Contraceptive Self‐Efficacy (CSE)

Contraceptive Self-Efficacy (CSE) scale is an 18-item measure of teenage girls' contraceptive use behavior. It includes four factors:(a) conscious acceptance of sexual activity by planning for it (i.e., thinking and talking about sex and seeking contraception), (b) assumption of responsibility for the direction of sexual activity and for using contraception, (c) assertiveness in preventing sexual intercourse in an involved situation, and (d) strong feelings of sexual arousal.


Geographies Tested: United States of America

Populations Included: Female

Age Range: Adolescents, Adults


The items on the following page are a list of statements. Please rate each item on a 1 to 5 scale according to how true the statement is of you. Using the scale, circle one number for each question:

1. When I am with a boyfriend, I feel that I can always be responsible for what happens sexually with him.
2. Even if a boyfriend can talk about sex, I can't tell a man how I really feel about sexual things.
3. When I have sex, I can enjoy it as something that I really wanted to do.
4. If my boyfriend and I are getting "turned on" sexually and I don't really want to have sexual intercourse (go all the way, get down), I can easily tell him "No" and mean it.
5. If my boyfriend didn't talk about the sex that was happening between us, I couldn't either.
6. When I think about what having sex means, I can't have sex so easily.
7. If my boyfriend and I are getting "turned on" sexually and I don't really want to have sexual intercourse (go all the way, get down), I can easily stop things so that we don't have intercourse.
8. There are times when I'd be so involved sexually or emotionally that I could have sexual intercourse even if I weren't protected (using a form of birth control).
9. Sometimes I just go along with what my date wants to do sexually because I don't think I can take the hassle of trying to say what I want.
10. If there were a man (boyfriend) to whom I was very attracted physically and emotionally, I could feel comfortable telling him that I wanted to have sex with him.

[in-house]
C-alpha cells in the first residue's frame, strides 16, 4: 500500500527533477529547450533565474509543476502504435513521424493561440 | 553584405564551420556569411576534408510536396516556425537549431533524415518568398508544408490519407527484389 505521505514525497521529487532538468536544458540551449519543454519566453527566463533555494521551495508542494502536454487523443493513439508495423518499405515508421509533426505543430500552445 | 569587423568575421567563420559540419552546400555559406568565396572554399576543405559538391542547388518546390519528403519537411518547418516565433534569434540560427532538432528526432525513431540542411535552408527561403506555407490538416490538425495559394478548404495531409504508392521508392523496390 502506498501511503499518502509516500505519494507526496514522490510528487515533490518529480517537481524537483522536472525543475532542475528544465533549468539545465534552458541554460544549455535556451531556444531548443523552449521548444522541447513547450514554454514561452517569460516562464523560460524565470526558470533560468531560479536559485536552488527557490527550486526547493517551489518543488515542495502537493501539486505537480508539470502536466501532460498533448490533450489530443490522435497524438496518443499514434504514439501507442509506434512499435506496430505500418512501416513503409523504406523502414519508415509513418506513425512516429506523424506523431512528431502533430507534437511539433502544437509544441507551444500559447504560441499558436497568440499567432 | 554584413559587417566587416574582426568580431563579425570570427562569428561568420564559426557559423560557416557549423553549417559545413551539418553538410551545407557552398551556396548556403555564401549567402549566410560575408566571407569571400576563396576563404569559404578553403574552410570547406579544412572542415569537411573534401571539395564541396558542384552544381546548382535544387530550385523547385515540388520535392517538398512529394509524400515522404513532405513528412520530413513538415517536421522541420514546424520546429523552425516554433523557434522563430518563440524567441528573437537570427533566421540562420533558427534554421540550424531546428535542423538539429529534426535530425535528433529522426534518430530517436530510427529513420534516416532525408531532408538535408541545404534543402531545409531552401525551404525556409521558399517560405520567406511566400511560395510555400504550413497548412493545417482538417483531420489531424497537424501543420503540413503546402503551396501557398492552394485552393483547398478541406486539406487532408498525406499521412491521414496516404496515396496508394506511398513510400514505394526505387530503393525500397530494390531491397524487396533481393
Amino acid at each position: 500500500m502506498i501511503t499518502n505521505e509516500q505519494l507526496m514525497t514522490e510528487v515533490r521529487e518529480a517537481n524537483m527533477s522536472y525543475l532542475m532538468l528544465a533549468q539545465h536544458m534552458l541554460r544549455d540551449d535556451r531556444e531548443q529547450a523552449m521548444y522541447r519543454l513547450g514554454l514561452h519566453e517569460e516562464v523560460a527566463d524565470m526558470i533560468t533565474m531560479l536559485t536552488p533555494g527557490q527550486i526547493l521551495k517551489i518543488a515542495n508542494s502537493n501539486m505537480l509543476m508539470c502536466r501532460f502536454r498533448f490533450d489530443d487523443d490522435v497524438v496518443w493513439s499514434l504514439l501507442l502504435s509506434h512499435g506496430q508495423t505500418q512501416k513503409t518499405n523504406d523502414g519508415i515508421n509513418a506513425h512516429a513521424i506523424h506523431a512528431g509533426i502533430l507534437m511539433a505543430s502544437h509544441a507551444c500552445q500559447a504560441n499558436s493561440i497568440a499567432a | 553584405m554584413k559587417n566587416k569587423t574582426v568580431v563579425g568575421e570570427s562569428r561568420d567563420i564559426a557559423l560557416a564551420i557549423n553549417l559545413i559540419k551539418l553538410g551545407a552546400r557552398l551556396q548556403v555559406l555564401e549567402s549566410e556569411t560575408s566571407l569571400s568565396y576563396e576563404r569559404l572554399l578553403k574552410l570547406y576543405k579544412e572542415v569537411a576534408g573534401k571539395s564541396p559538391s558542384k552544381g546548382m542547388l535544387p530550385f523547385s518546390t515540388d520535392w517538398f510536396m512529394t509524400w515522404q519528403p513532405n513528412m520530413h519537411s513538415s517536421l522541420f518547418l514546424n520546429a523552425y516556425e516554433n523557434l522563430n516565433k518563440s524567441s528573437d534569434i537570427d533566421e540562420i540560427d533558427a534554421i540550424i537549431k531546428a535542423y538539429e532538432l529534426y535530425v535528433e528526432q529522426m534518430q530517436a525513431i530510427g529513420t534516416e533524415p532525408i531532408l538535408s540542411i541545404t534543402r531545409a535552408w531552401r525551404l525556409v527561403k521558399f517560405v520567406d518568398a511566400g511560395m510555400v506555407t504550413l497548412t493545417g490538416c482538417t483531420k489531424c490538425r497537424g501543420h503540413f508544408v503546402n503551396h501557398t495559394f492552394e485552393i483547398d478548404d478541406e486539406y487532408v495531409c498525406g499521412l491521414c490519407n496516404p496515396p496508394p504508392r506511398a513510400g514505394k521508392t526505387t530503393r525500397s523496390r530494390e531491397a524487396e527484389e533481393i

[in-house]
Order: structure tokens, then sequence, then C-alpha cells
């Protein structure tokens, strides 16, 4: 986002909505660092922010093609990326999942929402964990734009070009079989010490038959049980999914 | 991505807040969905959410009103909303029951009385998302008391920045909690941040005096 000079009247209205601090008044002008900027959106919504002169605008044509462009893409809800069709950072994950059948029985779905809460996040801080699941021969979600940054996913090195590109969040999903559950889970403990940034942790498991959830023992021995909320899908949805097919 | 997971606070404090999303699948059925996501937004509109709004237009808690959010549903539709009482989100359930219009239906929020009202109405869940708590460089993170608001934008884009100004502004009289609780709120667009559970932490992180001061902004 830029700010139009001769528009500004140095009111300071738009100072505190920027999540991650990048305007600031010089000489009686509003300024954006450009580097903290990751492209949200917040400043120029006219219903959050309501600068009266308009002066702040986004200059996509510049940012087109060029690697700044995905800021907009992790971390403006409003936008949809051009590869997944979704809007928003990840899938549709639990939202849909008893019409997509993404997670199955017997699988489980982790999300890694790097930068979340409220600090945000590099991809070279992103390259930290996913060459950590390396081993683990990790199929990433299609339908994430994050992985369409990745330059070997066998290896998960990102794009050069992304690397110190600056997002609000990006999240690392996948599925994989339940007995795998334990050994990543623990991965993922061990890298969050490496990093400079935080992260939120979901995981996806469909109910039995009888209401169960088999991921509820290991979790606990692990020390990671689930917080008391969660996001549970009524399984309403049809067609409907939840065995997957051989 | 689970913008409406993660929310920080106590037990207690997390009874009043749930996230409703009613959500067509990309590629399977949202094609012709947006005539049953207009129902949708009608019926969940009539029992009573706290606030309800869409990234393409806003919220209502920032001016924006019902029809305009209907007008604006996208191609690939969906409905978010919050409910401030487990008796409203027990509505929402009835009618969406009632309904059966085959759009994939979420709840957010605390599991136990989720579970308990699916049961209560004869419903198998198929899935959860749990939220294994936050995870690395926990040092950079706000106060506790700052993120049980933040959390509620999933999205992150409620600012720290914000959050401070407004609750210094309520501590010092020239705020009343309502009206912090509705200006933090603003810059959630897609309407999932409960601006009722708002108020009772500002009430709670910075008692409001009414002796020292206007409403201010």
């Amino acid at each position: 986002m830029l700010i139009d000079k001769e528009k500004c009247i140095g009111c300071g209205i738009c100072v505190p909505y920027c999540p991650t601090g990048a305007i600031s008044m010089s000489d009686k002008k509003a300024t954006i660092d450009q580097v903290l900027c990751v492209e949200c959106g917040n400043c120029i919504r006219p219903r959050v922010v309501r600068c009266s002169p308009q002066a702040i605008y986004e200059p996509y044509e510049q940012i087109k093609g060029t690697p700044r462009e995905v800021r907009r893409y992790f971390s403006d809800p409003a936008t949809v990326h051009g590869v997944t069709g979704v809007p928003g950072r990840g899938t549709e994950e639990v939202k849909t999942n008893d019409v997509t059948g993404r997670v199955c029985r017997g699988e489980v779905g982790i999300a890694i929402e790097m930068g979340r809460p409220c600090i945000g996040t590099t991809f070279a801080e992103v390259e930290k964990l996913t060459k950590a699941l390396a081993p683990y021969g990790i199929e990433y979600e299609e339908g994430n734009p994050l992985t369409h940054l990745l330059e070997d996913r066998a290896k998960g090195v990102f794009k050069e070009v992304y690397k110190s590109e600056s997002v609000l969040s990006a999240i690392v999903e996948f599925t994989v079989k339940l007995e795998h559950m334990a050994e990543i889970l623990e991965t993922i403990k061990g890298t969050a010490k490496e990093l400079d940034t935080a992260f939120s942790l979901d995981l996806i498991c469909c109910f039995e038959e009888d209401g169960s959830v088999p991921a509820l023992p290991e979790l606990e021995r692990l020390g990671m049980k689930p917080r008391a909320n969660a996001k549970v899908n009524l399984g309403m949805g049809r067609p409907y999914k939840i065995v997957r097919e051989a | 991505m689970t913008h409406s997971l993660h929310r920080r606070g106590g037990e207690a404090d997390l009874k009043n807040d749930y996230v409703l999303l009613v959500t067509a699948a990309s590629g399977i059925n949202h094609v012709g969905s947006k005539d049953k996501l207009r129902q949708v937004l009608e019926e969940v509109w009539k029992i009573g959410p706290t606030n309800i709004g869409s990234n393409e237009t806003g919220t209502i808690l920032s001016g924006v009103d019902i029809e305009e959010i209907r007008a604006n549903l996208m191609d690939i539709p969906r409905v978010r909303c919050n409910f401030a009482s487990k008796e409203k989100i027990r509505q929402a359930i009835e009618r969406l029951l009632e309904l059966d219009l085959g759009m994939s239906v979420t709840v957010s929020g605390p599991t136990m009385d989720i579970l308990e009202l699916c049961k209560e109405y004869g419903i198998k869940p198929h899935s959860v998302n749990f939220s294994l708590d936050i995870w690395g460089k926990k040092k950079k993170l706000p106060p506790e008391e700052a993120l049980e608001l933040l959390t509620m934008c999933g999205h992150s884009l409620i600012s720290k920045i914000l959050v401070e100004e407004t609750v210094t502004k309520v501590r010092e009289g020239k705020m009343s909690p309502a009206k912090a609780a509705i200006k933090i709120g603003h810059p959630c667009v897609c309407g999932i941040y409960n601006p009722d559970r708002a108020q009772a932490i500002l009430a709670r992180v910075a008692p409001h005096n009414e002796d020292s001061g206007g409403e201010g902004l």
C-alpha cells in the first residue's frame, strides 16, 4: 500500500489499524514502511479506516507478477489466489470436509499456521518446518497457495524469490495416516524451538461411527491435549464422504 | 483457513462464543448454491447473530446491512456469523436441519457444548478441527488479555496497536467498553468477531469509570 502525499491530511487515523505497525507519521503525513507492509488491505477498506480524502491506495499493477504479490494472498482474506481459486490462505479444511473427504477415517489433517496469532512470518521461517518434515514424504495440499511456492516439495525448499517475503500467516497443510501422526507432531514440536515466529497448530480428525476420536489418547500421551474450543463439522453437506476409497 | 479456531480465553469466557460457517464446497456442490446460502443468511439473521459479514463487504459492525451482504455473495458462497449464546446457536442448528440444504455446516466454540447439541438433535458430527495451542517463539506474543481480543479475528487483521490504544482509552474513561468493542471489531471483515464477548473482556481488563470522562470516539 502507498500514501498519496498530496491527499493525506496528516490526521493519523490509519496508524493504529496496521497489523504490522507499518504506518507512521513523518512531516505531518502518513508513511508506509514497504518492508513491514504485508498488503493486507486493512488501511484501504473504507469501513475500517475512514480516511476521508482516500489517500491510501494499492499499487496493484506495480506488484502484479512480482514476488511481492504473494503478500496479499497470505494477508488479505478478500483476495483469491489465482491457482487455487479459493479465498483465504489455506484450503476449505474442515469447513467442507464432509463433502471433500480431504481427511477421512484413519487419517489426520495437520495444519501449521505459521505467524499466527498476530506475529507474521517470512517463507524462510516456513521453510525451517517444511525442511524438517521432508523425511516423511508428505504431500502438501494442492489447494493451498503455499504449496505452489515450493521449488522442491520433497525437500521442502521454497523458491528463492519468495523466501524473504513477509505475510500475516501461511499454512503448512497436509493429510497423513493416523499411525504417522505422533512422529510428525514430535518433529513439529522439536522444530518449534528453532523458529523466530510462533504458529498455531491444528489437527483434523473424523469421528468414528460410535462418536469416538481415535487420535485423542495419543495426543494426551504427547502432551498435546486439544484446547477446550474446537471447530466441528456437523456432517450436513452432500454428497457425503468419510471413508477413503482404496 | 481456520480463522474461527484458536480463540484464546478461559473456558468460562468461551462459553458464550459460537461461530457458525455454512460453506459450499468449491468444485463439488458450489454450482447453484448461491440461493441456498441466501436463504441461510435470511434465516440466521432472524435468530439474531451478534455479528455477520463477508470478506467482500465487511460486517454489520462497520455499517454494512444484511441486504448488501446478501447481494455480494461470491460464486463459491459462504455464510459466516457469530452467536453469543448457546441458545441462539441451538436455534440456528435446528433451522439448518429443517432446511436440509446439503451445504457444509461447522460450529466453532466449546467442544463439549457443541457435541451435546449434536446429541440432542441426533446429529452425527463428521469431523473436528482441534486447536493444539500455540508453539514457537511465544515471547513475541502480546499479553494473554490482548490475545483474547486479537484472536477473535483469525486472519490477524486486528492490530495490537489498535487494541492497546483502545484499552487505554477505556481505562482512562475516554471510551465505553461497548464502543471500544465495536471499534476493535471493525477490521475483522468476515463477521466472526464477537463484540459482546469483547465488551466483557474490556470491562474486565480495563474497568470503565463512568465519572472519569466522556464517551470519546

11. I couldn't continue to use a birth control method if I thought that my parents might find out.
12. It would be hard for me to go to the drugstore and ask for foam (Encare Ovals, a diaphragm, a pill prescription, etc.) without feeling embarrassed.

If my boyfriend and I were getting really heavy into sex and moving towards intercourse and I wasn't protected .. .

13. I could easily ask him if he had protection (or tell him that I didn't).
14. I could excuse myself to put in a diaphragm or foam (if I used them for birth control).
15. I could tell him I was on the pill or had an IUD (if I used them for birth control).
16. I could stop things before intercourse, if I couldn't bring up the subject of protection.
17. There are times when I should talk to my boyfriend about using contraceptives, but I can't seem to do it in the situation.
18. Sometimes I end up having sex with a boyfriend because I can't find a way to stop it.

Response Options:
Not at all true of me - 1
Slightly true of me - 2
Somewhat true of me - 3
Mostly true of me - 4
Completely true of me - 5

Scoring Procedures

Not Available

Original Citation

Levinson, R. A. (1986). Contraceptive self-efficacy: A perspective on teenage girls' contraceptive behavior. The Journal of Sex Research, 22(3), 347-369.

Psychometric Score

Ease of Use Score

Scoring breakdown

Formative Research

Qualitative Research

Existing Literature/Theoretical Framework

Field Expert Input

Cognitive Interviews / Pilot Testing








Criterion (gold-standard)



Ease of Use


Scoring Clarity


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